SULAIMANI (ESTA) — An Iraqi militia group on Monday claimed responsibility for a rocket attack on Baghdad’s fortified Green Zone.
In a statement, Fatih Khyber Brigade threatened to carry out more attacks on the U.S. Embassy in Baghdad.
On Sunday, two Katyusha rockets hit the heavily fortified Green, hosting foreign embassies, including the U.S. embassy, and government buildings.
Iraq’s military said one rocket was destroyed in the air by the C-RAM defense system and the other landed near the zone’s festivals arena damaging two cars.
Reuters cited a U.S. military official as saying that the C-RAM system brought down one of the rounds and none of them landed on the U.S. embassy.
Earlier this month, the militia group said it would target U.S. forces in Iraq with “painful” strikes.
“The American enemy does not understand the language of dialogue and peace,” it said, adding that the deadline given to the U.S. forces to withdraw from Iraq “is nearing end and the agreement has not been implemented”.
On December 9, the coalition forces announced the end of their combat mission in Iraq ahead of the end of the year.
Iraq’s national security advisor said the Coalition’s combat troops were to withdraw.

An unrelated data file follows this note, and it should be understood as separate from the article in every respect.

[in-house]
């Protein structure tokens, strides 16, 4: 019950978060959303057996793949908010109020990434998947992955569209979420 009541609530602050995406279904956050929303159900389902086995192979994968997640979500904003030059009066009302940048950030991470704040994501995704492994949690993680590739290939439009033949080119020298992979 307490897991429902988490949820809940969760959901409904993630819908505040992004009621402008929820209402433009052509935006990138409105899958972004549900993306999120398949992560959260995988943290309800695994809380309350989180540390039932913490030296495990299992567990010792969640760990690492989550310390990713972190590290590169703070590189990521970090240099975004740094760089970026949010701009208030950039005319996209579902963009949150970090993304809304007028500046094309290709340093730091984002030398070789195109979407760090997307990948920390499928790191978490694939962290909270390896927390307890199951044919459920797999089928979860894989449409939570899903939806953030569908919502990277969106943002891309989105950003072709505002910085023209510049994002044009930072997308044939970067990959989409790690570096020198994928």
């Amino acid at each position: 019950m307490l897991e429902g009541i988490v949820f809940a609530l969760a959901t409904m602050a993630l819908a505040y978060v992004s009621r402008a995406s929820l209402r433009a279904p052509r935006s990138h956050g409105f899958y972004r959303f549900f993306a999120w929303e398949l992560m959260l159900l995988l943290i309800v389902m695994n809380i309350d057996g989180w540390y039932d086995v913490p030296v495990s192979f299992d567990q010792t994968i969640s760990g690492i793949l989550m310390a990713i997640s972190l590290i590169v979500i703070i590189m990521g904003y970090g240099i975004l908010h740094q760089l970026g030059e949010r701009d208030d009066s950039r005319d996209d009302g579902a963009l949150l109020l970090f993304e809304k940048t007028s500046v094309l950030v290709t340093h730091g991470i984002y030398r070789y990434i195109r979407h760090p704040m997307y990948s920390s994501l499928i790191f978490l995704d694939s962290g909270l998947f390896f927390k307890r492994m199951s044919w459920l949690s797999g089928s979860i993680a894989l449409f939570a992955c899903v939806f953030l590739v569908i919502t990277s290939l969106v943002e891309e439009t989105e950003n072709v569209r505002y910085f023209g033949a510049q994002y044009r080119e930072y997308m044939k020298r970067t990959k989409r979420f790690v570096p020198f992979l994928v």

In July, U.S. President Joe Biden and Iraqi Prime Minister Mustafa al-Kadhimi sealed an agreement to formally end the combat mission in Iraq by the end of 2021.
The United States has kept around 2,500 troops in Iraq since 2020.
White House Coordinator for the Middle East and North Africa Brett McGurk said during his meetings with Iraqi officials last week that there were “no longer” U.S. forces serving in a combat role in Iraq.
“This transition was made possible because of the tremendous progress achieved by Iraqi Security Forces, including the Peshmerga, in leading the fight against ISIS,” the White House said in a statement.
The White House further said the U.S-led Coalition Forces remaining in Iraq would be present at the invitation of the Iraqi government with a mission limited to advising, assisting and enabling the Iraqis forces to ensure Islamic State (ISIS) can never resurge.
U.S. commander for the Middle East Marine Gen. Frank McKenzie said in an interview with AP on Dec. 9 that the United States would keep the current 2,500 troops in Iraq for the foreseeable future and that it would still provide air support and other military aid for Iraq’s fight against Islamic State (ISIS).